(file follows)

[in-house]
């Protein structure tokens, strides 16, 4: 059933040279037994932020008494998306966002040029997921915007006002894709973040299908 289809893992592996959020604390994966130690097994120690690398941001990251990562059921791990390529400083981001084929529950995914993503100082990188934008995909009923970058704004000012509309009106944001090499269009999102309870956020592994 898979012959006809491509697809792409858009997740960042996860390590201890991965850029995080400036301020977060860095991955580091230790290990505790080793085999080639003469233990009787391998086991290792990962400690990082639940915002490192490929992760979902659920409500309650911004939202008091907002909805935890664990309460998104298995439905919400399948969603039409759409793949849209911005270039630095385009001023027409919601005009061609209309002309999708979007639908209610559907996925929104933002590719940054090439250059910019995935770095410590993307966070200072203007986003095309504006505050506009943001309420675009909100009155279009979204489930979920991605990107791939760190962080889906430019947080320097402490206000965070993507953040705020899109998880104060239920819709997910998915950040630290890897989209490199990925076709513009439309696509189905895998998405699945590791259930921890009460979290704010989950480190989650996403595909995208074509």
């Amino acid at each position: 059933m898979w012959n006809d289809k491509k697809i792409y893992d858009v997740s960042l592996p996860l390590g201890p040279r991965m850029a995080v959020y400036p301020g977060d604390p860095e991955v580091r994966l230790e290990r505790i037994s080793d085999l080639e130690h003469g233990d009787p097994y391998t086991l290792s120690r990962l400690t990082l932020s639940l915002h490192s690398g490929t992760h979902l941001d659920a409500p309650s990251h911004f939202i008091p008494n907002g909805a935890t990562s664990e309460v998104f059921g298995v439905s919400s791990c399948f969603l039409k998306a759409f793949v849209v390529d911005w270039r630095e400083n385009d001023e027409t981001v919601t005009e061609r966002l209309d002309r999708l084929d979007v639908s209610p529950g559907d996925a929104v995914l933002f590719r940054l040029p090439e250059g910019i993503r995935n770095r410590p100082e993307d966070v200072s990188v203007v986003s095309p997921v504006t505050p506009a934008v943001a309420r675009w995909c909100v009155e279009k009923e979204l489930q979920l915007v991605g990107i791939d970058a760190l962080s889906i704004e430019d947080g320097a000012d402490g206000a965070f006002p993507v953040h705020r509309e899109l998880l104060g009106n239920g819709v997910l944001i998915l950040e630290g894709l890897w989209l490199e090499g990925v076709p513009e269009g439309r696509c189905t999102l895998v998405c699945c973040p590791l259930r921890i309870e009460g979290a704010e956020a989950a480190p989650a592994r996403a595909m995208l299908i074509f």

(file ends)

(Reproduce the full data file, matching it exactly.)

[in-house]
């Protein structure tokens, strides 16, 4: 059933040279037994932020008494998306966002040029997921915007006002894709973040299908 289809893992592996959020604390994966130690097994120690690398941001990251990562059921791990390529400083981001084929529950995914993503100082990188934008995909009923970058704004000012509309009106944001090499269009999102309870956020592994 898979012959006809491509697809792409858009997740960042996860390590201890991965850029995080400036301020977060860095991955580091230790290990505790080793085999080639003469233990009787391998086991290792990962400690990082639940915002490192490929992760979902659920409500309650911004939202008091907002909805935890664990309460998104298995439905919400399948969603039409759409793949849209911005270039630095385009001023027409919601005009061609209309002309999708979007639908209610559907996925929104933002590719940054090439250059910019995935770095410590993307966070200072203007986003095309504006505050506009943001309420675009909100009155279009979204489930979920991605990107791939760190962080889906430019947080320097402490206000965070993507953040705020899109998880104060239920819709997910998915950040630290890897989209490199990925076709513009439309696509189905895998998405699945590791259930921890009460979290704010989950480190989650996403595909995208074509």
């Amino acid at each position: 059933m898979w012959n006809d289809k491509k697809i792409y893992d858009v997740s960042l592996p996860l390590g201890p040279r991965m850029a995080v959020y400036p301020g977060d604390p860095e991955v580091r994966l230790e290990r505790i037994s080793d085999l080639e130690h003469g233990d009787p097994y391998t086991l290792s120690r990962l400690t990082l932020s639940l915002h490192s690398g490929t992760h979902l941001d659920a409500p309650s990251h911004f939202i008091p008494n907002g909805a935890t990562s664990e309460v998104f059921g298995v439905s919400s791990c399948f969603l039409k998306a759409f793949v849209v390529d911005w270039r630095e400083n385009d001023e027409t981001v919601t005009e061609r966002l209309d002309r999708l084929d979007v639908s209610p529950g559907d996925a929104v995914l933002f590719r940054l040029p090439e250059g910019i993503r995935n770095r410590p100082e993307d966070v200072s990188v203007v986003s095309p997921v504006t505050p506009a934008v943001a309420r675009w995909c909100v009155e279009k009923e979204l489930q979920l915007v991605g990107i791939d970058a760190l962080s889906i704004e430019d947080g320097a000012d402490g206000a965070f006002p993507v953040h705020r509309e899109l998880l104060g009106n239920g819709v997910l944001i998915l950040e630290g894709l890897w989209l490199e090499g990925v076709p513009e269009g439309r696509c189905t999102l895998v998405c699945c973040p590791l259930r921890i309870e009460g979290a704010e956020a989950a480190p989650a592994r996403a595909m995208l299908i074509f």